In the first week of November, several DePaul University Library staff members attended the 2020 Charleston Library Conference held online. While the week was full of valuable discussions, talks, roundtables, and Q&A sessions, one keynote speaker in particular caught attention of our Collection Development Department, and it is in this Collections blog post we’d like to reflect on his words, keeping in mind that examining the entirety of this talk is beyond the scope of one blog post.
On the morning of November 4th, Earl Lewis, Founder and Director of the University of Michigan Center for Social Solutions gave a keynote address entitled “Leading in an Age of Chaos and Change: Building a Community of Grace.” With COVID-19 cases on the rise, economic uncertainty facing many, and racial divides impacting our communities, Lewis called for libraries, publishers, and vendors to “build a community of grace by seeking new approaches, connecting with new partners, and developing a tolerance for experimentation as we face these challenges. Because of COVID-19, libraries across the country have had to limit patron access to many library services. And doing so has meant that remote learning and teaching have created an even higher demand on our services and resources, and this demand continues to rise.
In discussing the economic fallout of COVID-19 on universities and colleges, Lewis weighed in on the reality that many academic institutions are facing large budget cuts. A fundamental responsibility of library operations is collection development, the responsibility of making decisions about what resources belong in the collection. At the best of times, libraries must perform information needs assessment, develop collection development policies, put selection processes into practice, maintain awareness of traditional publishing models while embracing alternate means of information dissemination, perform fiscal management, and engage in continual evaluation of resources. We do this by employing knowledgeable Library Liaisons to select material for university departments and programs, listening to feedback, and curating a collection of essential resources to support the teaching, learning and scholarship at our institution. Shrinking budgets force us to be even more exacting when faced with the questions, “What is essential? What do we select?”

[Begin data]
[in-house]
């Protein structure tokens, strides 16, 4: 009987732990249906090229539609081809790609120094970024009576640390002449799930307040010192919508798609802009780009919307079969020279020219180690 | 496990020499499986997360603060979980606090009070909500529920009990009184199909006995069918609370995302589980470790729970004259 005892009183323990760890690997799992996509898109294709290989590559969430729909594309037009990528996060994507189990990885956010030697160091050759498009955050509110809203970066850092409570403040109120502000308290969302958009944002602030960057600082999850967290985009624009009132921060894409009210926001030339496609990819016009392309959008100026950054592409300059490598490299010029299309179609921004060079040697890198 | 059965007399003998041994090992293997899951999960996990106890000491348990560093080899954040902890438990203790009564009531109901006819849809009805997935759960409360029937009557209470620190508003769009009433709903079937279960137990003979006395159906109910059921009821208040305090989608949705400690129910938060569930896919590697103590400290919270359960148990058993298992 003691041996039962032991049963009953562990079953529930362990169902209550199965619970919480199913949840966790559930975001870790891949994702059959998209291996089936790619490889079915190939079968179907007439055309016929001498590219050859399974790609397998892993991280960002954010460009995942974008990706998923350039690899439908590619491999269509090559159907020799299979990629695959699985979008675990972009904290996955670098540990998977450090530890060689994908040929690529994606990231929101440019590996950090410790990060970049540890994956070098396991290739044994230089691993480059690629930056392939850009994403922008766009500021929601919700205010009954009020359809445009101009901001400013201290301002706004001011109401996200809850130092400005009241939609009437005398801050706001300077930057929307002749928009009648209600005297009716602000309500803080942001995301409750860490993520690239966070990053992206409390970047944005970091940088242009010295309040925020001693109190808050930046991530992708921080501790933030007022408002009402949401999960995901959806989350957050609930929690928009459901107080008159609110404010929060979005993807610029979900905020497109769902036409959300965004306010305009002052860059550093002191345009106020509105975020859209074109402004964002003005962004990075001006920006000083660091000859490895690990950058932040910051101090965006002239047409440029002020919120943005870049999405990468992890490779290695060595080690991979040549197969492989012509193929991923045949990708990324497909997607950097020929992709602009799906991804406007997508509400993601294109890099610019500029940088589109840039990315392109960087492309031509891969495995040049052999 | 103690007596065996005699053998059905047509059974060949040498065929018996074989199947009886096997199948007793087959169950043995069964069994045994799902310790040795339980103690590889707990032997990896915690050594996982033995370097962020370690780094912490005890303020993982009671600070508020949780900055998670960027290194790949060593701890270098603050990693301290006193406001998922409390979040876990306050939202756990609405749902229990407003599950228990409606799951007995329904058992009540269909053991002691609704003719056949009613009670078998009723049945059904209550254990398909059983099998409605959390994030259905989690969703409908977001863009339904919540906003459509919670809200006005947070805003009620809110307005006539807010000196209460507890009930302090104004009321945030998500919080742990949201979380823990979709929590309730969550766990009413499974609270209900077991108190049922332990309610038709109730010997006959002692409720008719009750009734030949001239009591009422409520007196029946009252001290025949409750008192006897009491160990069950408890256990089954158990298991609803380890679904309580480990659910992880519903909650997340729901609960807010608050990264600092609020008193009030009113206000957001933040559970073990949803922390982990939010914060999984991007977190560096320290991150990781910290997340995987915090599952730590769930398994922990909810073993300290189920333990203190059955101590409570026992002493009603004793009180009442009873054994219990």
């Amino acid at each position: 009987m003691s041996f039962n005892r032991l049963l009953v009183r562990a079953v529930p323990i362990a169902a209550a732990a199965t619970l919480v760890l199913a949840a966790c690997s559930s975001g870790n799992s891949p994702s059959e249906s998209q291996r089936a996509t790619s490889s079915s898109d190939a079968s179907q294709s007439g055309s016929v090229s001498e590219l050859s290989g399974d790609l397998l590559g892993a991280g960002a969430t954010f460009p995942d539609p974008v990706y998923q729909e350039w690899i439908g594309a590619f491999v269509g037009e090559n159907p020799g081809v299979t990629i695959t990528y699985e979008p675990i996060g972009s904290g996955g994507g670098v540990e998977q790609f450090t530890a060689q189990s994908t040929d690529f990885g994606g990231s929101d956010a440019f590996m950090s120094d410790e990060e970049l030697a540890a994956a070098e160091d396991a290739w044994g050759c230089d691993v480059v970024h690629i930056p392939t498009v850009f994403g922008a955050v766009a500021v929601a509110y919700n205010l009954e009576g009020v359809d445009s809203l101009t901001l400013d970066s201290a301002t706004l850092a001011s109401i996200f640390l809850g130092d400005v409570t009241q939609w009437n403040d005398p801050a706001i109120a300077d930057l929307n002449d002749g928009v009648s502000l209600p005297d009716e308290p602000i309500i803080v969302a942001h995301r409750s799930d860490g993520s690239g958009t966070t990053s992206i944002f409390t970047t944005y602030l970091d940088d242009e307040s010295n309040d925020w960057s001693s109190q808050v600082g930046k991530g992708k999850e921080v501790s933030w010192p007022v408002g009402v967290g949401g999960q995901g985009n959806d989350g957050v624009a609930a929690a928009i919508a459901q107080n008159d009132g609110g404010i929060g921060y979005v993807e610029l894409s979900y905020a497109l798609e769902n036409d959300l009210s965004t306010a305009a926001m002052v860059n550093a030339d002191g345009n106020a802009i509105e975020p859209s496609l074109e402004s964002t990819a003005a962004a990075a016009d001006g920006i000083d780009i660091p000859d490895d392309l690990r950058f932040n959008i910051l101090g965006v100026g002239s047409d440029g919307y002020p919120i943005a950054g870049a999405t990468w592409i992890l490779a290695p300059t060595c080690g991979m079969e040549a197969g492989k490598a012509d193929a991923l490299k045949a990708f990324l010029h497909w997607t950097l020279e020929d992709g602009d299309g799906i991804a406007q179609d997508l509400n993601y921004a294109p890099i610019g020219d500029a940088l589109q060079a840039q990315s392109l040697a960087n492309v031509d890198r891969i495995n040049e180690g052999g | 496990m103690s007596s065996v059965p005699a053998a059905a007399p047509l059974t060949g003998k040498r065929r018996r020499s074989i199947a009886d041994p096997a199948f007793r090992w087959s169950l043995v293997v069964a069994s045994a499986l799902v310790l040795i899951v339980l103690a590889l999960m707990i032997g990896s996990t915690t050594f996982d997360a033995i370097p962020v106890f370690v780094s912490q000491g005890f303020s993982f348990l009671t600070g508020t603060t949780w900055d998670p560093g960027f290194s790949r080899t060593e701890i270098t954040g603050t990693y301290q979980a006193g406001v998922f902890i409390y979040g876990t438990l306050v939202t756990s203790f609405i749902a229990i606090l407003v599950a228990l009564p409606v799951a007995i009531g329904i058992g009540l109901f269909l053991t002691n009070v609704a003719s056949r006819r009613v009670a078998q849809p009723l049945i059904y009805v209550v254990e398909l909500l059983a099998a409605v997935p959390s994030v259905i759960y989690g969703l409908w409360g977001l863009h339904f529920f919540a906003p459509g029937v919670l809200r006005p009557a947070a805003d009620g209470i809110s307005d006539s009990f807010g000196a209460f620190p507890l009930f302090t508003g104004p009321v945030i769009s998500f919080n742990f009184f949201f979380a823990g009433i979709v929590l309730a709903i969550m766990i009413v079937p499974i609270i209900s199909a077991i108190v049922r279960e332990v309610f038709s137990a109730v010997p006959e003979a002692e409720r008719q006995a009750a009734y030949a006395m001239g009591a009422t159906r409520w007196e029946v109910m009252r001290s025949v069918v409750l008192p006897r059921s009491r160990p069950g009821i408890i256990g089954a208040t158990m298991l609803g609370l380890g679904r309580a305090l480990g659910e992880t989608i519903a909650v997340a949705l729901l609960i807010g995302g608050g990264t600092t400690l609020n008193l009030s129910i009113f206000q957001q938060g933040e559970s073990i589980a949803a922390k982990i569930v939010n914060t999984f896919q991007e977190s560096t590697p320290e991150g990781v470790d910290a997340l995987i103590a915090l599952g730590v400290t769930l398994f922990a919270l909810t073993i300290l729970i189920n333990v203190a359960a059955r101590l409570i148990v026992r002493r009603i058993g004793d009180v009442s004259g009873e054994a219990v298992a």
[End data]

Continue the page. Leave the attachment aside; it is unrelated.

But as Lewis wonderfully points out in his talk, in order to facilitate a community of grace, we are called to do more. In the flux of providing more remote services, prioritizing online content, and combating unexpected issues with creative solutions, it is mandatory to reflect on the demographic profile of our collection; we must curate a collection of not only diverse topics but authors as well, centering the voices of marginalized communities and aspiring for greater equity and inclusion through our materials. While Lewis’ examples on this subject focus on the demographics of an institution’s workforce, the same thought applies to our resources, and we can thoughtfully examine them to better ensure our decisions do not contribute or uphold structural racism in our country.
Lewis’ keynote address was met with resounding appreciation by attendees of the 2020 Charleston Library Conference, and although we all sat many miles apart watching from our homes, I would argue that at that moment we felt a sense of togetherness, a sense of community, and as Lewis said, called to be “architects of grace.”
If you’d like to watch the full talk, you can watch it here.